*Due dates given in the syllabus
Each journal topic coincides with the material in the corresponding chapters of The Elements of Journalism. Journal entries should highlight your reaction to the reading. Please address the proposed questions (listed below), but do not feel you must limit your discussion to those issues. Comment or expand on any of the elements discussed in the assigned chapters. Prepare to discuss your reactions to the reading on designated days. Support your points with examples from the EJ text or from applicable current issues. Submit to Bb and bring a hard copy to class.

  • Journal 1 (Ch 1-2) What role does journalism play in a society? Why do journalists struggle to define truth? How is technology affecting the role of the journalist and the audience? How can journalistic truth be seen as a ‘process’?
  • Journal 2 (Ch 3-4) When journalism is viewed as a business, what is the problem with its ‘product’? How do you find or discern truth about world/national/state/local occurrences? How is technology possibly making journalists more passive?
  • Journal 3 (Ch 5-6) Is it possible for journalists to be completely impartial? How can a conflict of interest potentially affect a journalist’s writing? Do you believe journalism is the way to offer a voice to the voiceless? If not, in what other ways can the voiceless find a voice? If so, do you think journalists are doing an adequate job of this? Support your position.
  • Journal 4 (ch 7-8) In what ways do you see journalism functioning as a public forum? How can journalists become more engaging and relevant to all demographic groups in society? Should these changes occur within the newsroom’s own demographic or by another method?
  • Journal 5 (Ch 9-10) How well do you believe journalists are keeping news comprehensive and proportional? Are all groups represented in news you have observed? In what ways do journalists need to demonstrate a responsibility to conscience? Should newscasters always remain without emotion when reporting stories?


 

In-depth Checkpoints: 120 points

*Due dates given in the syllabus
You must complete each checkpoint as indicated above. A one-on-one meeting with Linda Lambert is required to earn all 60 points Failure to meet with her will result in a 50% reduction of your total checkpoint grade. Completed in class.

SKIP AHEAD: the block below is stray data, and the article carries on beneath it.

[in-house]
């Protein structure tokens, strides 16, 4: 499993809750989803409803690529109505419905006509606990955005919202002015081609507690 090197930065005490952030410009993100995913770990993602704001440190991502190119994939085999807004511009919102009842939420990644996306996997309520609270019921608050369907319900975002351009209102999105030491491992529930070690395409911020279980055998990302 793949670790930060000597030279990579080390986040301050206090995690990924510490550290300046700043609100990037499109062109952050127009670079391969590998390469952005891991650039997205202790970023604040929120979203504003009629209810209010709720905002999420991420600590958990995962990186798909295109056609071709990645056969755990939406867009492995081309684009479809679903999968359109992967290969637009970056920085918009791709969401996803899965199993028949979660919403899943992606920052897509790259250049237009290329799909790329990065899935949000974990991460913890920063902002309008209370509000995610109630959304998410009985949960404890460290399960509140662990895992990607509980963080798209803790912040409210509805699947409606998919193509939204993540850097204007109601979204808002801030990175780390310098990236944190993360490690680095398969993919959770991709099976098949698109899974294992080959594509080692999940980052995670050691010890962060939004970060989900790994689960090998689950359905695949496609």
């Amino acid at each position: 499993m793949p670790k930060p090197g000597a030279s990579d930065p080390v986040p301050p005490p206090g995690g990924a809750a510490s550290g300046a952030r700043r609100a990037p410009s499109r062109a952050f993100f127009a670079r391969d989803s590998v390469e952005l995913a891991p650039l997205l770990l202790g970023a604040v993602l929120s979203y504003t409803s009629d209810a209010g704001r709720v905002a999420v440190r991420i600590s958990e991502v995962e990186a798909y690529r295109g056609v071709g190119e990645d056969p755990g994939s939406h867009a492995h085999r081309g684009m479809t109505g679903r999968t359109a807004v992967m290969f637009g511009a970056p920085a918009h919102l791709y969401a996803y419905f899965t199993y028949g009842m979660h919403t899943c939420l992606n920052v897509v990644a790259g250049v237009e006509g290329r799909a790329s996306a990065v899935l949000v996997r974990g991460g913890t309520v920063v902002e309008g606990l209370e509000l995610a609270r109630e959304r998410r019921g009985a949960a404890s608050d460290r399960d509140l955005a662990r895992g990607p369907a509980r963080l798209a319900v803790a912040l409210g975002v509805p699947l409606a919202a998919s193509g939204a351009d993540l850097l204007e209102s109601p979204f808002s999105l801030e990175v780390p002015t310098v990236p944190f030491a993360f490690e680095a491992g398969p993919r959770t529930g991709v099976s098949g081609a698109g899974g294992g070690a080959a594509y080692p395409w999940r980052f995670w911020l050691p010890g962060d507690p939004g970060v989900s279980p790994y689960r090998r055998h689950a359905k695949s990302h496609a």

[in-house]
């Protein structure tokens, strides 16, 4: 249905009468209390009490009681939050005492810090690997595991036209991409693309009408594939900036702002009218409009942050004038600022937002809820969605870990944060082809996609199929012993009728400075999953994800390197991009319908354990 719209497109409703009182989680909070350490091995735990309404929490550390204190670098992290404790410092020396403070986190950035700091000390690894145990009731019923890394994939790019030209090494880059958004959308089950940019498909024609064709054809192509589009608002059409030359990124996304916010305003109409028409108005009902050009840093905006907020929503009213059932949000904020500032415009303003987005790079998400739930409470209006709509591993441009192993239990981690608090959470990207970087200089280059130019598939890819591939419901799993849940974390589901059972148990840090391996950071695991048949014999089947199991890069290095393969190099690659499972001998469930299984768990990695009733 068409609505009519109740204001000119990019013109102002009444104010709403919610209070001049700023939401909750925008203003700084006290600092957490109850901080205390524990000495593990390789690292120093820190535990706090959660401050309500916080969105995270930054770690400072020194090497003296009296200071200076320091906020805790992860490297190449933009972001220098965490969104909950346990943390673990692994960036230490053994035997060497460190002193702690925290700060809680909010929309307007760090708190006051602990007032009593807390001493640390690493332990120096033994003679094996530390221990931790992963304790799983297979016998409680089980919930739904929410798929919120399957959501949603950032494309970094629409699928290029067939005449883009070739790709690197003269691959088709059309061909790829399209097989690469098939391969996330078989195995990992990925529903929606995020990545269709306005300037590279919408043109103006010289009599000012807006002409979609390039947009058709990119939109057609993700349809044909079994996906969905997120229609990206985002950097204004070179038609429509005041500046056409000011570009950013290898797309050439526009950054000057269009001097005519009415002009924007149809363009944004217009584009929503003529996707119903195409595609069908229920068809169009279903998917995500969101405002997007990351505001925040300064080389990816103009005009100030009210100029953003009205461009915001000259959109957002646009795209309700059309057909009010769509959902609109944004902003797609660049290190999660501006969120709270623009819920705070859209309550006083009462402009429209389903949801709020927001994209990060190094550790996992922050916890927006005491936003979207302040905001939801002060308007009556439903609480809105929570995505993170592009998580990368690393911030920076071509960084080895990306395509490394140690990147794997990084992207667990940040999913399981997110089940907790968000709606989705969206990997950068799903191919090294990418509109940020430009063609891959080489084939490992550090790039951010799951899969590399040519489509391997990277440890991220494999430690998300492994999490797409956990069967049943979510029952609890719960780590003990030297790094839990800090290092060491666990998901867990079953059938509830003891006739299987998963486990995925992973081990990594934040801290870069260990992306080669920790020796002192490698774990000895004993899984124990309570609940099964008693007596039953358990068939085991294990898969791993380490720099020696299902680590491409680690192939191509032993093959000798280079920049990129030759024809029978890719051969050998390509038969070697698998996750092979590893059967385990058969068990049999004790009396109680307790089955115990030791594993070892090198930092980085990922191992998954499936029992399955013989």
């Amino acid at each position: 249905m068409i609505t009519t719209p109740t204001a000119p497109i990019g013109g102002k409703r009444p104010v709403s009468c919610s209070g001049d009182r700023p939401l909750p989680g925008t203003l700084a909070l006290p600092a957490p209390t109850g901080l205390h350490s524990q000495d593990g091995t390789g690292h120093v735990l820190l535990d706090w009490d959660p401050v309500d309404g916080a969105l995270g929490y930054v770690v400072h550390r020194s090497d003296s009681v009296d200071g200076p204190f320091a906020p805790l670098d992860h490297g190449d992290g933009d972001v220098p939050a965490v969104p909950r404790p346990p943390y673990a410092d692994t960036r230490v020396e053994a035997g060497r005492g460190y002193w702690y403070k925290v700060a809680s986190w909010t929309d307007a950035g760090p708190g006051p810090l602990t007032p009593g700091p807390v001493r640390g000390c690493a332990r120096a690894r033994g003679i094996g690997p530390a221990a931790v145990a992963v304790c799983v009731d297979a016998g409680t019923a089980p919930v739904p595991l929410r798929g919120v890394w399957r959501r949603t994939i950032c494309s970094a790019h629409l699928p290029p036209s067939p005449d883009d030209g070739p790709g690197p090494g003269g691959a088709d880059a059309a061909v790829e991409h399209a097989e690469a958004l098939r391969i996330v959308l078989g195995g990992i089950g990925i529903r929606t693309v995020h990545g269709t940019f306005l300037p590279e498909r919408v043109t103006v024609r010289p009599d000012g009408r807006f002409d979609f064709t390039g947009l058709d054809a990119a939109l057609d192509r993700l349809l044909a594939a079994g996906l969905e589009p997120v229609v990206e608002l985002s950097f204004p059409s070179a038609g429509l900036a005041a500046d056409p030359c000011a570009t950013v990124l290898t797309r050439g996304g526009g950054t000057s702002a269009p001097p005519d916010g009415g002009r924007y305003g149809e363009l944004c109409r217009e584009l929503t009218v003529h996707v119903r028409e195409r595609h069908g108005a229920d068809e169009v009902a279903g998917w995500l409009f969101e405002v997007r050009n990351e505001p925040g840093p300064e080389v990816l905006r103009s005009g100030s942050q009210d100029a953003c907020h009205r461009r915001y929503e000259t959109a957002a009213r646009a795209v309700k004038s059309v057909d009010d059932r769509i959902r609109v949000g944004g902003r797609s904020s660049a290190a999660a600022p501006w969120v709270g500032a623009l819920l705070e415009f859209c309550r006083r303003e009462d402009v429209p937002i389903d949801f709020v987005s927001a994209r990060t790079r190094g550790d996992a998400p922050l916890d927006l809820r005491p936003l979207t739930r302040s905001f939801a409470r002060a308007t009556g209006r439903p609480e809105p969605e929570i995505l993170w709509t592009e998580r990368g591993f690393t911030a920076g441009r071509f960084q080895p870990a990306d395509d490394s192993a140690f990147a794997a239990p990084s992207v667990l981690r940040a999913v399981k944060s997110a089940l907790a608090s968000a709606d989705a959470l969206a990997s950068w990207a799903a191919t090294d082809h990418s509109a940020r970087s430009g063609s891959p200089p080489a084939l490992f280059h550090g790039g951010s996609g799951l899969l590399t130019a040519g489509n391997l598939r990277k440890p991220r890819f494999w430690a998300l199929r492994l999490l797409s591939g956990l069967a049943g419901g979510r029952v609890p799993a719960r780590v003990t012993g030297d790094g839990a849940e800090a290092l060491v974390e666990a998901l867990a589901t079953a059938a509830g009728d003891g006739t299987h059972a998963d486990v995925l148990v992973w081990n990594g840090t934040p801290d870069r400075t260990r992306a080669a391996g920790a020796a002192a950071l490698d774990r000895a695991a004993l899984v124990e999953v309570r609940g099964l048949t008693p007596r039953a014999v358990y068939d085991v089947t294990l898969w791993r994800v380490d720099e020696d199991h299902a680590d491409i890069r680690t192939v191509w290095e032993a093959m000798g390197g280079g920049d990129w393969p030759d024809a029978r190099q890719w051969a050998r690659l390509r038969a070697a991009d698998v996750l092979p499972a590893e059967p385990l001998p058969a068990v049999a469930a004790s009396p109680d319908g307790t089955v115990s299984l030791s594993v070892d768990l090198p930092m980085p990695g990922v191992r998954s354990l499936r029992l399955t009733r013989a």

In-depth News Story: 200 Points 

*Due dates given in the syllabus (Final Exam Grade*)
Write an in-depth
newsarticle over the topic of your choice. For this semester-long project, we will follow the ‘in-depth’ progress assignments as noted in the syllabus. Our discussions will coincide with the techniques required to complete each stage of the writing process. On some weeks, you will turn in specific elements of your writing progress (as noted in the syllabus). The goal is for you to apply the notions of creativity and form to a relevant piece of your writing. We will not only concentrate on the finished product, but will spend time examining the writing process itself. You are also required to meet with Linda Lambert from the library to go over your sources. To benefit most from the writing process and discussion, complete the ‘in-depth’ suggestions before class. Do not put off writing this until the end of the semester! I am available – just call or email. You will be scored on form, content and AP style. The final paper will count as your exam grade.

Use double space, 1” margins, 12-pt. font. Include news story format: name, date, slugline, page numbers, end marks.




Multimedia Elements/Broadcast or Online Version of In-depth News Story: 100 Points

Submit with Final In-depth News Story *Due dates given in the syllabus (Final Exam Grade*)
With your in-depth news story, you will submit an appropriate multimedia presentation that includes FOUR of the following: embedded video, embedded audio, embedded photos, social media posts, interactive elements, a broadcast script and/or a functional web design.


Query Letter: 25 Points
Submit with Final In-Depth News Story *Due dates given in the syllabus (Final Exam Grade*)
You will write a query letter for your in-depth story. Select an appropriate publication and address the letter accordingly.


AP Drills:
Each Thursday, you will be given an AP quiz. Points will accumulate as extra credit and will be added to your final score for the semester.


Outside Article Submission: 50 Points (100 total)

*Due dates given in the syllabus
You are required to submit two articles to reputable community publications. Being published is not required, but you must follow the chosen outlet’s publication requirements. Approved
outletsare: WBAT (Hoosier AM/FM), Marion; The Chronicle-Tribune, Marion; The News Herald (Grant County); GrantCOnnected.net (Grant County). Other outlets must be approved prior to submission. Personal blogs and websites do not count. Proof of submission must be submitted..